Norman F. Haard
Professor of Food Science and Technology
1941 – 2012
Professor Emeritus Norman F. Haard was born in New York City, earned a B.S. in food science from Rutgers University (1963) and a Ph.D. in food biochemistry from the University of Massachusetts, Amherst (1967). Norm was a renowned food biochemist whose 35-year career in food biochemistry research initially focused on fruits and vegetables and later on marine food products and by-products, especially enzymes. He joined the UC Davis Department of Food Science and Technology (FST) faculty in 1986. He retired in 2003 and passed away June 29, 2012 at the age of 70 in Magalia, CA after a nine-year battle with cancer.
At Rutgers, his outstanding ability was recognized by being named the 1973 Samuel Cate Prescott award recipient (for younger researchers) presented by the Institute of Food Technologists. Relocating to Memorial University in Newfoundland, he initially continued his interest in fruits and vegetables, but then shifted his primary focus to the biochemistry of fish, and other aquatic creatures. He maintained this focus for the rest of his career. He contributed significantly to the development of fish product research and the development of new training programs at St Johns, and received the Young Scientist of the Year Award while in Canada.
Joining UC Davis in 1986, Norm maintained his interest in fish and his biochemistry research focused on the science and technology of marine food products, use of fishery by-products and unconventional species, and the role of enzymes in seafood processing. “The [UC Davis FST] department wanted to find the best scientist in the country to advance our understanding of the biochemistry of fish and seafood,” recalled Professor Emeritus Larry Merson, former FST department chair. “At the same time, we wanted to find someone who understood the importance of the seafood industry with respect to the American diet. We found that unique person in Norm Haard who brought with him a stellar record of research and teaching in marine resources, as well as experience working on the biochemistry of fruits and cereals.” His research provided key contributions through his cutting edge studies on the biochemistry of fish systems. His outstanding work was recognized by a series of prestigious awards. He was known as a leading expert on the enzymes of aquatic creatures, and championed the utilization of these enzymes as alternatives to similar enzymes from plant systems. His dual interest in aquatic systems and in fruits and vegetables made him uniquely qualified to evaluate the pros and cons of each source.
Norm was prolific in authoring over 250 publications in peer-reviewed scientific journals, authoring many important chapters that contributed to several textbooks and tomes. He also held four patents.
Given his wide-ranging expertise in enzyme biochemistry, he was an important mentor for more than 100 graduate students, and 15 postdoctoral researchers from around the world, and also helped establish and assist several higher education food biochemistry programs in China, Pakistan, Mexico, Uruguay, Thailand and Canada. His students and colleagues recognized both his extensive knowledge of his field, and also the caring and responsible way in which he passed on, and utilized this knowledge. He was a credit to the UC system and an important role model.
As a journal editor, Norm had a key impact in advancing food science and technology. For more than 30 years, he served as associate editor and then editor in chief of the Journal of Food Biochemistry. He served on six U.S. and Canadian editorial boards of peer reviewed journals.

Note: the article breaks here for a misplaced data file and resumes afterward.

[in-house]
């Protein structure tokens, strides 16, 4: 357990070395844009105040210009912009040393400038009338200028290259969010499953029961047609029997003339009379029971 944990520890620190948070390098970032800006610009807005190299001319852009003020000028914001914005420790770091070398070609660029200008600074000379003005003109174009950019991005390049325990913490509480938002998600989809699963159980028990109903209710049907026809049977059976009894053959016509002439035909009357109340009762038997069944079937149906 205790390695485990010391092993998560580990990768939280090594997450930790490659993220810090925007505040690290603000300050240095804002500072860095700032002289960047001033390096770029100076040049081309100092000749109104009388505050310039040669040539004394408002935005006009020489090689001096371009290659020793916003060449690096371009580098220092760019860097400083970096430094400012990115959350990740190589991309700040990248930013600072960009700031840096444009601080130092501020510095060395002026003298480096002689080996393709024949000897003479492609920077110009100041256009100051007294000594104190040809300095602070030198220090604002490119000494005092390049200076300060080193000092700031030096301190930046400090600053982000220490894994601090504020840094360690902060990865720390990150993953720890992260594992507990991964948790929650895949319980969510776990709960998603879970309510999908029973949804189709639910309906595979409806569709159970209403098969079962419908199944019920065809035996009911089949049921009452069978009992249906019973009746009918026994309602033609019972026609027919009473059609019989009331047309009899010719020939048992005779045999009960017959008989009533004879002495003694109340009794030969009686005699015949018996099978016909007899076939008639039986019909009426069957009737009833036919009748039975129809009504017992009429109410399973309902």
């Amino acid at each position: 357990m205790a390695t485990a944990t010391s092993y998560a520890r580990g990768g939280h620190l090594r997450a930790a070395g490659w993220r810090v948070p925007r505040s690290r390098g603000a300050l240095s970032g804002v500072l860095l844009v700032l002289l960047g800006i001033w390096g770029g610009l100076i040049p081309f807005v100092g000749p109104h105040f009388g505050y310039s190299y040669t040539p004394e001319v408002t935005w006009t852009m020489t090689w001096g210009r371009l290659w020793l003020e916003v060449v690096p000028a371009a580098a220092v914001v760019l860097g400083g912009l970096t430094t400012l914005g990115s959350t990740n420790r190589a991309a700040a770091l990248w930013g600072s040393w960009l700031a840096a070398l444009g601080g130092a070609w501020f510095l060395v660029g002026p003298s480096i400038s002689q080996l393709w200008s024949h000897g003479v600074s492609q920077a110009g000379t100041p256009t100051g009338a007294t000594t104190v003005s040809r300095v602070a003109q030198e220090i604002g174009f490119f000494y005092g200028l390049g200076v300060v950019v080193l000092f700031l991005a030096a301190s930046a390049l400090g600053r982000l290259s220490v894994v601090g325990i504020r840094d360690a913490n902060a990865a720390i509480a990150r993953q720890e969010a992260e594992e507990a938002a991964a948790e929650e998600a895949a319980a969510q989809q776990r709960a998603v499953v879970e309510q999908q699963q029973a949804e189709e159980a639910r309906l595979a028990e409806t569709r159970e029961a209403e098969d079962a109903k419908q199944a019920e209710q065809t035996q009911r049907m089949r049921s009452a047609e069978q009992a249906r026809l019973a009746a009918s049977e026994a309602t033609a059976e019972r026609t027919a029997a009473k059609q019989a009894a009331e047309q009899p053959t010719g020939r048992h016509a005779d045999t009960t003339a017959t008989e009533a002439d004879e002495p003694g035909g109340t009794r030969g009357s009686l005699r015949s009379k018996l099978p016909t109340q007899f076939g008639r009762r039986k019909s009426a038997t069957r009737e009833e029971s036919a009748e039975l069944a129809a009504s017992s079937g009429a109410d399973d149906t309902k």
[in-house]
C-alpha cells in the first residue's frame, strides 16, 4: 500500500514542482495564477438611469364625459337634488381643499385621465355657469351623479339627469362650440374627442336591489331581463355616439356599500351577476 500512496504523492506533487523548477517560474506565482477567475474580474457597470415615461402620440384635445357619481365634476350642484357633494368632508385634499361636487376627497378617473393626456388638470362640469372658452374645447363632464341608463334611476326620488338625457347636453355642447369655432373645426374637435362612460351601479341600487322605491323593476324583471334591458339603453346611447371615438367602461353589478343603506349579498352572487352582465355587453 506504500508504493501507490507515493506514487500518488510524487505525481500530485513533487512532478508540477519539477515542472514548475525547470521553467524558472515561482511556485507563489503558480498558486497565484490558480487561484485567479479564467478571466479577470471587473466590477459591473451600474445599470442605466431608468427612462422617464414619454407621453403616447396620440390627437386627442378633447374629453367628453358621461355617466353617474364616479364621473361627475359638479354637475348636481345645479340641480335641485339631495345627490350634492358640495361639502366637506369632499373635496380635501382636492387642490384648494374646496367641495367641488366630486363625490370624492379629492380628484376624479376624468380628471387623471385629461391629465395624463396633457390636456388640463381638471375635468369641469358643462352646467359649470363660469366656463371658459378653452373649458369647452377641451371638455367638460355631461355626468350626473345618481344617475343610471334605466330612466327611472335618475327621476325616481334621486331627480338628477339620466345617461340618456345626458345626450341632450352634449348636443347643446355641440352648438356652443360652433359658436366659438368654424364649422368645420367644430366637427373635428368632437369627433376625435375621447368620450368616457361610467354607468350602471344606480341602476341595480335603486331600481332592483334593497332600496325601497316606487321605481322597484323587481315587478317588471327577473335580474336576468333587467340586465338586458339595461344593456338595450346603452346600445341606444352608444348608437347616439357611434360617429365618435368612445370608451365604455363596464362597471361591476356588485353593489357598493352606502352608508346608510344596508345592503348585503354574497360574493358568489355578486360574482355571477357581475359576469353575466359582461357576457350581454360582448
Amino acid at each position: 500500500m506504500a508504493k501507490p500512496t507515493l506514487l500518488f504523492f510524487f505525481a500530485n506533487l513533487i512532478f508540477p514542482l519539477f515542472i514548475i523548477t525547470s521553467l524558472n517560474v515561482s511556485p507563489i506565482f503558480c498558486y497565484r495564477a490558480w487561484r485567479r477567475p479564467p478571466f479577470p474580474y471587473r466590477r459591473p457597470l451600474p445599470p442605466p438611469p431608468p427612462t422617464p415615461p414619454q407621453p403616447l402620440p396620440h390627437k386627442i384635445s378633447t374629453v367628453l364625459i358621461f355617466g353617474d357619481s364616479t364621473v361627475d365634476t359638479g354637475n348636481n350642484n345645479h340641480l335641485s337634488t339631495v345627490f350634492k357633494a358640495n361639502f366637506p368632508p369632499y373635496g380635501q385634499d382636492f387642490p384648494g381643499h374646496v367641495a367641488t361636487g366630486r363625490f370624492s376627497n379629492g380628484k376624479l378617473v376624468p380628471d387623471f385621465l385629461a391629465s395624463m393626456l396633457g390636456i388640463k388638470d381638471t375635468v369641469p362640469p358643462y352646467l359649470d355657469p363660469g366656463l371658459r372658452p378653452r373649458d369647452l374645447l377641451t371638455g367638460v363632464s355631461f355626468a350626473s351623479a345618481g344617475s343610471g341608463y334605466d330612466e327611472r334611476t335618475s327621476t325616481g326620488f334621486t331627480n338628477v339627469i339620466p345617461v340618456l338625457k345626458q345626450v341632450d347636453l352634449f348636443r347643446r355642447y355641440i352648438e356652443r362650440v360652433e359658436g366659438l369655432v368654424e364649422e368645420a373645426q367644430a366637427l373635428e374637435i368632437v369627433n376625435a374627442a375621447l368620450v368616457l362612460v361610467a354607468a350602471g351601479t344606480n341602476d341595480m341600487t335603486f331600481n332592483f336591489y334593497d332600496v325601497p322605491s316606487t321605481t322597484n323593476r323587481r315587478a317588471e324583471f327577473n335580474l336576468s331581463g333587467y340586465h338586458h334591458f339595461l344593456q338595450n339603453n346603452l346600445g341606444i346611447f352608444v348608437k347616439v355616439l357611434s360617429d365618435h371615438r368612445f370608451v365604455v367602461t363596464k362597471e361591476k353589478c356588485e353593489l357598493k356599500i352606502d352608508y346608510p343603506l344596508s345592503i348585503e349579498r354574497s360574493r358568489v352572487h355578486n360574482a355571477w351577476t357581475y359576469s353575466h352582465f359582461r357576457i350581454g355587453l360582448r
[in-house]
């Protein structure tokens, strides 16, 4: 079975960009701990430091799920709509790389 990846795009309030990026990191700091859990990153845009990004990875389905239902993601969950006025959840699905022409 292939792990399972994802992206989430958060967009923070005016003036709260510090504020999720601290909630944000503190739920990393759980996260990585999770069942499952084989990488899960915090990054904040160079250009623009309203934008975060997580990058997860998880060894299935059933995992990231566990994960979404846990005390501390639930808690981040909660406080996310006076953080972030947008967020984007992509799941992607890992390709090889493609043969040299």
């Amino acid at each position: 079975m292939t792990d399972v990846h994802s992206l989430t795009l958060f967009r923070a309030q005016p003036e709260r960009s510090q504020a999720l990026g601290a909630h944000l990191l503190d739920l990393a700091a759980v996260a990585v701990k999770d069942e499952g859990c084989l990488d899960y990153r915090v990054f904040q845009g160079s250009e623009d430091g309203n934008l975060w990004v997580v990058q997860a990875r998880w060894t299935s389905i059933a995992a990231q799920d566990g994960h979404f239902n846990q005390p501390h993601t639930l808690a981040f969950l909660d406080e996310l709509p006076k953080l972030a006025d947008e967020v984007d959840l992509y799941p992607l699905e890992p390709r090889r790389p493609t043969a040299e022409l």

Norm was elected a Fellow of the Institute of Food Technologists (2001). He also received the prestigious Earl P. McFee Award (1997) from the Atlantic Fisheries Technology Conference for his outstanding and extraordinary contributions to seafood science and technology. He was also president of the 54th Pacific Fisheries Technologists conference.
In addition to retiring as Professor Emeritus from the UC Davis FST, he was an Honorary Professor in the Department of Biochemistry at Memorial University and named a Visiting Professor at National Taiwan Ocean University, Department of Food Science.
Norm was physically active and interested in sports. In high school he played varsity lacrosse. He also rowed intercollegiate crew for Rutgers University. He was an occasional golfer, often combining “fishing” for golf balls with playing. He was also a gardener and won the UC Davis Institute of Marine Resources tomato growing contest.
Shortly after moving to Davis, Norm became a Christian. This new commitment to Christ affected numerous aspects of his life, and gave him new opportunities for leadership. Norm was active in his local church in Davis, and, after his retirement in Paradise, CA. Norm was committed to Christian missions in the U.S. and overseas. He went on several short-term mission trips and helped in the financial support of missionaries in many countries. He was active in Gideons International for 25 years, most recently as distribution chairman for the Chico Gideon Camp.
In more recent years, Norm’s major outside interests focused on his family, faith and fishing. “In many ways, Norm’s life centered around the central theme of fish,” said Vicky Haard, his wife of 48 years. “Fish were not only the subject of his scientific research, fishing was also his favorite hobby, fish his favorite food and the fisherman a symbol in his Christian faith,” she said. Haard grew up fishing with his father in the Atlantic; fly-fishing was his favorite. Norm would go on to fish the Pacific and throughout the United States, as well as Newfoundland, New Zealand, Mexico and Ghana. Like many fishermen, he loved the outdoors. When he retired, he moved to a beautiful home in the woods next to a lake.
Pamela Tom, David Ogrydziak, David Reid, John Bruhn and Victoria Haard